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Articles > Building Your Community > International alumni strategy: small team, high impact

International alumni strategy: small team, high impact

This week nearly 500 school fundraisers gathered for an annual UK conference organised by the IDPE (Institute of Development Professionals in Education). On the theme of ‘Make an Impact’, the event buzzed with energy and ideas, with a keynote address from a female adventure who’s climbed Mount Everest.

One organisation making an impact is the Institute of Development Studies (IDS), a world-leading post-grad research institute. Established 50 years ago, IDS graduates have gone on to do transformative work in NGOs, governments and companies to promote equal and sustainable societies.

At the IDPE conference we listened to IDS Alumni Relations Officer, and ToucanTech customer, Michelle Cruickshank, explain how she manages the global Alumni programme and network for IDS with the support of the ToucanTech database and website and their IDS alumni ambassador programme. 

In order to support a very internationally dispersed group of 3,500 alumni, Michelle has created a network of 30 ambassadors, 50 mentors and an advisory committee made up of alumni and some IDS staff members. This enables her to effectively develop and invest in the network with limited financial and staffing resources. 

Starting off

Between 2013 and 2015, alumni relations at IDS was primarily fundraising focus – its emphasis was on asking for funding and little was offered in return. Michelle realised the need to create more balance between what they were asking for and what they were offering. When she took on her role, they had few offers and all the asks were in relation to fundraising. So, in 2015, Michelle helped develop a new approach. They now describe their alumni as partners, with a focus on engaging communication, which has resulted in a a successful rebalance of offers and asks.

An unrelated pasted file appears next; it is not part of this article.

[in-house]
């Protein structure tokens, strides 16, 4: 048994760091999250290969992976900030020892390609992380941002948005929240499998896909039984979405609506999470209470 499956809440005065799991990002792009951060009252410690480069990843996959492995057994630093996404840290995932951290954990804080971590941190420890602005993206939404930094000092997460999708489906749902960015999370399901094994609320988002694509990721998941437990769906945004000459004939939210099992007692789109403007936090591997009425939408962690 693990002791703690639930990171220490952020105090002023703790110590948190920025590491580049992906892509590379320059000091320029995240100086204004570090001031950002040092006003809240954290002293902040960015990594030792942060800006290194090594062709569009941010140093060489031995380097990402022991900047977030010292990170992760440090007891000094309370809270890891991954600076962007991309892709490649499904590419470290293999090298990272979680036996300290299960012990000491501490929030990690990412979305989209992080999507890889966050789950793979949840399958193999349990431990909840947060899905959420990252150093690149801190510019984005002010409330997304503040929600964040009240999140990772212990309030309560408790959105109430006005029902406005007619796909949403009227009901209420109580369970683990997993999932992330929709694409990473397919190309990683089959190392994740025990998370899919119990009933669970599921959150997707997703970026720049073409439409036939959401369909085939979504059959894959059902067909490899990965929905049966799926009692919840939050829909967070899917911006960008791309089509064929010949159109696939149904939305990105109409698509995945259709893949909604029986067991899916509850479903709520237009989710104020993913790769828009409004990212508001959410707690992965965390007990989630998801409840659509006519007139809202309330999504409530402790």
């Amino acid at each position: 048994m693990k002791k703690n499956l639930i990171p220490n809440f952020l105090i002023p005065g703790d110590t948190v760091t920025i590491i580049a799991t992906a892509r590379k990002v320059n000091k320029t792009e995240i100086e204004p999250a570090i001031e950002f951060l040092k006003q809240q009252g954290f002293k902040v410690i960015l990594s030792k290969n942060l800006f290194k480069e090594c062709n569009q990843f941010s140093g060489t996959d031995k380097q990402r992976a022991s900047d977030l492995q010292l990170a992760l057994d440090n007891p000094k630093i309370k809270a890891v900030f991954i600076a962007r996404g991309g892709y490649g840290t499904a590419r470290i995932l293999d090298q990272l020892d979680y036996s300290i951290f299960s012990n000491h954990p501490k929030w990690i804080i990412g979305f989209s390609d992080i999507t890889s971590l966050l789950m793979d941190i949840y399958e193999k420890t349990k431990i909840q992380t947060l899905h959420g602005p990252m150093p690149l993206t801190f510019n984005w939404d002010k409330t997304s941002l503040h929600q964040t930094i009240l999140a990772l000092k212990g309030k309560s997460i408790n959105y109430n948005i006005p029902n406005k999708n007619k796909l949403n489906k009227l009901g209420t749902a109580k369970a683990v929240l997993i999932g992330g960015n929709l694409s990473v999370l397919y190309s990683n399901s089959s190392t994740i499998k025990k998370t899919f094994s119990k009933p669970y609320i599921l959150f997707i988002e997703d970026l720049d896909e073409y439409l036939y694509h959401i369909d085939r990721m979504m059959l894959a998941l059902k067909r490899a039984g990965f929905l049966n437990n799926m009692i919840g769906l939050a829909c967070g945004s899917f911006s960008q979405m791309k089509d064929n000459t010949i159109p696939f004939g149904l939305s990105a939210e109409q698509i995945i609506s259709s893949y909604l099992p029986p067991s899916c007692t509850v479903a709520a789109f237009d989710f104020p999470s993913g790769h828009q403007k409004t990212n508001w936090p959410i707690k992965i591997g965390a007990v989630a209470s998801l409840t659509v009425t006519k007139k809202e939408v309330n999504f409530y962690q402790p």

When Michelle first started at IDS, alongside the new partnerships’ manager, they dedicated a few years to building their offers. They began by establishing an online home that alumni could see was just for them – 
alumni website.

The priority was to provide a comfortable offer base from which to make asks of the alumni network - focusing on mutual benefit, carefully explaining the benefits of having an effective network and showing IDS investment.

The model of engagement the IDS Alumni Team inherited in 2015, which had been created in 2013 when Alumni Relations was brought in-house, was a traditionally linear one with - inputs-activities-outputs-outcomes-impacts, where: 

  • input = ids alumni ambassadors
  • activity = social event
  • output = support for ids scholarship fund
  • outcomes = increased diversity of student body
  • impact = increased diversity of views on key development issues at IDS

Since 2015, they have operated, what Michelle calls a “pay-it-forward” approach, for example in a coffee shop scenario where people undertake an act of kindness for a complete stranger, by paying for the coffee of the person behind them in the queue. You then eventually get unsolicited offers.

They launched their online network in April 2016, around 8 months after they started the new process. They now have over 1,000 members - around a third of their alumni database

Managing small but dispersed networks

Although they have a relatively small number of alumni to look after – roughly 3,500 which grows only by around 300 per annum and a relatively limited scope of interest, they are massively dispersed across the globe – over 100 countries. Additionally, the international development world is tiny, with lots of competing networks, with specific development focus, and that’s on top of the other competing affinity networks like their undergrad degree, or subsequent PhD and work etc so it is essential to have an effective strategy and platform to develop the alumni relations network. 

Michelle explained that how she works at IDS isn’t anything particularly new or innovative, but it’s about choosing the right options of your community.